The English translation is not as eloquent as the original Arabic, but let me quote from the Koran, itself: “In the long run, evil in the extreme will be the end of those who do evil. For that they rejected the signs of Allah and held them up to ridicule.” The face of terror is not the true faith of Islam. That’s not what Islam is all about. Islam is peace. These terrorists don’t represent peace. They represent evil and war. — George W. Bush, 17th September 2001
While I deeply appreciate President Bush’s intention with respect to that statement above, just a few days after 9-11, it’s important to understand that “religion of peace” is a meaningless phrase (a political neologism). It’s as meaningless as religion of Love, of War, of Spaghetti. A religion is just a collection of actions and beliefs that are believed to have higher meaning; but it’s really an inert object. It’s the actions of its adherents that give it life and meaning, and in any sufficiently large group of adherents, you will have diversity. In diversity, you will have minorities, and extremists.
The divine perfection of any faith is independent of the flaws of its adherents, and since all adherents are human beings, there will be a corruption of that divine. Islam has many safeguards against this corruption (such as the admonition against innovation or bid’a, plus centuries of jurisprudence from the madhabs). But Islam also recognizes that such corruption exists and has a tolerance and forgiveness for it. This is the fundamental curse of the facility of Reason – muslims aren’t supposed to be robots (or Orcs). We are supposed to use our faculties, and strive towards the divine perfection in deeds and our thoughts. Of course we will fail, but as in Rene Daumal’s unfinished masterpiece Mount Analogue, the climb towards the summit is the goal, not the summit itself. Especially when that summit is an asymptotic infinity of unattainable ideal.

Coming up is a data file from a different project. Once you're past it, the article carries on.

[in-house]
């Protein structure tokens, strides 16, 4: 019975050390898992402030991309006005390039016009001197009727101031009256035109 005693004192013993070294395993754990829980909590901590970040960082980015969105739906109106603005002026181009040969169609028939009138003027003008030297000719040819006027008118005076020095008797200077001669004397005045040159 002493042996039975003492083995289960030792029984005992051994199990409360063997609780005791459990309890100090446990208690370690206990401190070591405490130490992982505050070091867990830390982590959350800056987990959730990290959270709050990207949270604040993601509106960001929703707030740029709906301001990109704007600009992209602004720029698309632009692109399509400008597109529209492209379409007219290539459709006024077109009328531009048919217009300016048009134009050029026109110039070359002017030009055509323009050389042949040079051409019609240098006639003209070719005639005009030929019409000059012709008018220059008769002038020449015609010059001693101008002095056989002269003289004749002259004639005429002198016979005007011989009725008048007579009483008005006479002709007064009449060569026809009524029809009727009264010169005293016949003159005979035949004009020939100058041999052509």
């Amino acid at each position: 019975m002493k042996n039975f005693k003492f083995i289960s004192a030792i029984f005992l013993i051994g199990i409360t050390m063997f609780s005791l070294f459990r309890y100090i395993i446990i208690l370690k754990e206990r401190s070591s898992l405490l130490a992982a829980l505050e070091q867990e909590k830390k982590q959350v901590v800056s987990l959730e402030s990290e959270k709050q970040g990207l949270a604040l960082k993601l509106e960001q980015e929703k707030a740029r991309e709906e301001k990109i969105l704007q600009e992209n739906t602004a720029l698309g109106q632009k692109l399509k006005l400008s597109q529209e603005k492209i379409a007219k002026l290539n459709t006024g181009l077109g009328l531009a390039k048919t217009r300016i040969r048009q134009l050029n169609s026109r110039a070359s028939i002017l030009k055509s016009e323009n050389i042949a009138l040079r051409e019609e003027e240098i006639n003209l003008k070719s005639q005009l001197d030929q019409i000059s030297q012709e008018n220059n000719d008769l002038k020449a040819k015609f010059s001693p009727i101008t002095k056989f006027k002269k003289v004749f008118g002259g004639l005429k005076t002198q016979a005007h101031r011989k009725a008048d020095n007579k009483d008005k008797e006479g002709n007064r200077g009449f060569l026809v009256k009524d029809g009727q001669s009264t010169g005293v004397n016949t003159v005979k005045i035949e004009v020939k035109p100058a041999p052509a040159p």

Islam is not a religion of peace, it is a religion of justice. And as the saying goes, si vis pacem, cole justitiam (if you desire peace, work for justice).
As muslims, we do harm to ourselves when relying on neologisms like “Religion of Peace”. It’s better to simply point to empirical data: there are 1 billion muslims on the planet. If there were something to the idea that Islam is more dangerous than other religions, I think you’d see a world very different from one in which Arab youth courageously take to the streets in defiance of tyrants.
Related: Is Islam a religion of peace? By Ahmed Afzaal, Ph.D.